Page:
Regulatory policy, something Georgia Barnes ’25 calls the “unglamorous side of public policy,” is often misunderstood by the public and overshadowed by the drama and intrigue of legislative politics. This summer, Barnes, through her Chuck Green Fellowship, got to see this side of the policy process. She worked at the Center for Energy and Environment (CEE), a Twin Cities-based sustainable energy nonprofit where she “ensured that Minnesota’s gas and electric utilities complied with state and national legislation.”

A political science and environmental studies double major, Barnes says her time at CEE helped her find impactful work in both areas of study. A typical day included meetings with stakeholders, regulatory research, and a lunchtime run with her boss.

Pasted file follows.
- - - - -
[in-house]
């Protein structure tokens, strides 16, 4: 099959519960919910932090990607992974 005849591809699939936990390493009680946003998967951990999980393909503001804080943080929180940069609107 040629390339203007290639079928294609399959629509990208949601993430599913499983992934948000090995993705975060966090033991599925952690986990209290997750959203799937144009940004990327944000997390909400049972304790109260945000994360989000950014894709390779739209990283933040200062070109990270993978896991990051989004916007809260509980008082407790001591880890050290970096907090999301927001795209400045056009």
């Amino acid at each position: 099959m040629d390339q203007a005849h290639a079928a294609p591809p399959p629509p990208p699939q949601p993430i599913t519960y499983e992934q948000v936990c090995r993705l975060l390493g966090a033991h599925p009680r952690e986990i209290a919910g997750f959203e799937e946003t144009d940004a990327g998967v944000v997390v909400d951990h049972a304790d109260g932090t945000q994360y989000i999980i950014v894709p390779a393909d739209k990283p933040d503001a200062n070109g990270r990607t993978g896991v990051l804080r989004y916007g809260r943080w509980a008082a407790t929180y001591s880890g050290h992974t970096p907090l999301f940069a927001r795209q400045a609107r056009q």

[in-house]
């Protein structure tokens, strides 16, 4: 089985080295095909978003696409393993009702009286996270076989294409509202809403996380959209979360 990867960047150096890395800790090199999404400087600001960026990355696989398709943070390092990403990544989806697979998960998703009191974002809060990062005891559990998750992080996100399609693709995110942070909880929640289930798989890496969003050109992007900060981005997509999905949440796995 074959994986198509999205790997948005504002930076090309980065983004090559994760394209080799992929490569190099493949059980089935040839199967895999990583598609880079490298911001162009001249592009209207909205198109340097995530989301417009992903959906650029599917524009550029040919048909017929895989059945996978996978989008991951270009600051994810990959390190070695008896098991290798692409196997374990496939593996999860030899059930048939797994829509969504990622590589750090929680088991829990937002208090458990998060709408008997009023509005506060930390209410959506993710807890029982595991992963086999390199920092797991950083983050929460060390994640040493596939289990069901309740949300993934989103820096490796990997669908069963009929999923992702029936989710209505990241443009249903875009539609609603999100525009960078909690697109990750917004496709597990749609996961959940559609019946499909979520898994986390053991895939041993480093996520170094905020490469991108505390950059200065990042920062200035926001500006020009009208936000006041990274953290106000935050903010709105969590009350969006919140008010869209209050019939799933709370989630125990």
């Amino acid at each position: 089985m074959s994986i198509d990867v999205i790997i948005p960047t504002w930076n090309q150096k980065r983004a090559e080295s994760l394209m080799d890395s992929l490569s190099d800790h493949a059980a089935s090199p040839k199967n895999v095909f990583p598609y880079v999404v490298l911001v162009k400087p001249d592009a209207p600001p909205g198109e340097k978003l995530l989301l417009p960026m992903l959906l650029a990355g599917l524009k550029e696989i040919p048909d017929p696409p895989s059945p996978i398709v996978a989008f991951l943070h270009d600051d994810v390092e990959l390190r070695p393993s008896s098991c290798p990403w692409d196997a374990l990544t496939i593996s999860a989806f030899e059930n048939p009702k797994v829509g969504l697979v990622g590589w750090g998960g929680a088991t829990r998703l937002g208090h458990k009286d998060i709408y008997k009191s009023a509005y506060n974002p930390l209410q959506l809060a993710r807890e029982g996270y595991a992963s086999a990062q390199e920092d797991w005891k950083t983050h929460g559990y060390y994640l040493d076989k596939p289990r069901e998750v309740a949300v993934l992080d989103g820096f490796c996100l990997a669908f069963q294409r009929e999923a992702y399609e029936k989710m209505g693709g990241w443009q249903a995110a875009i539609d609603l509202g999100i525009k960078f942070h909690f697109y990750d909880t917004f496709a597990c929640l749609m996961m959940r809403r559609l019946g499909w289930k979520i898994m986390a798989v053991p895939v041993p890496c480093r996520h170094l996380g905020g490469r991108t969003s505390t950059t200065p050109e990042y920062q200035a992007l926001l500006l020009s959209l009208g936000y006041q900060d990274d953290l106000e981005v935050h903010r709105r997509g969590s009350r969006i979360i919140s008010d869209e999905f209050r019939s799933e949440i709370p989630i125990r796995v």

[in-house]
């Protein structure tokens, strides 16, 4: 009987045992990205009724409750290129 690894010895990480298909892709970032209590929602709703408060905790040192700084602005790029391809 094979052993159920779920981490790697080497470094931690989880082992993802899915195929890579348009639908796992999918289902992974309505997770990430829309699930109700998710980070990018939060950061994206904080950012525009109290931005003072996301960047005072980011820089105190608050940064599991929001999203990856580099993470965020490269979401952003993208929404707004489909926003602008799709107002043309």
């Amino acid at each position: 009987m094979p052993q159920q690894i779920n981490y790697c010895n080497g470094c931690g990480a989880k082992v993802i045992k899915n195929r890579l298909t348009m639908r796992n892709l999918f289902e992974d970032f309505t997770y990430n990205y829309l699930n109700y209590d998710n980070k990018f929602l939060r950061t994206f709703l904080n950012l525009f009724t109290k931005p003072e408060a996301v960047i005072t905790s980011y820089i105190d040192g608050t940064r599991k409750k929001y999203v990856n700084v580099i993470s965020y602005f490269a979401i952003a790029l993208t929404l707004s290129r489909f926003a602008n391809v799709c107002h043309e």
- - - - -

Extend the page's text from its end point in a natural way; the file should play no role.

“Over our lunch break, my supervisor and I would head down to the locker rooms in our building, change, and head out for a run along the Mississippi,” Barnes says. 

In her time at CEE she dug deep on the behind-the-scenes work that goes into ensuring new environmental protection and energy laws are being obeyed and implemented as legislators designed it. 

“This side of policy is critical because no matter what policy is passed, real change will only occur when stakeholders are held accountable,” Barnes said. 

September 7 2023

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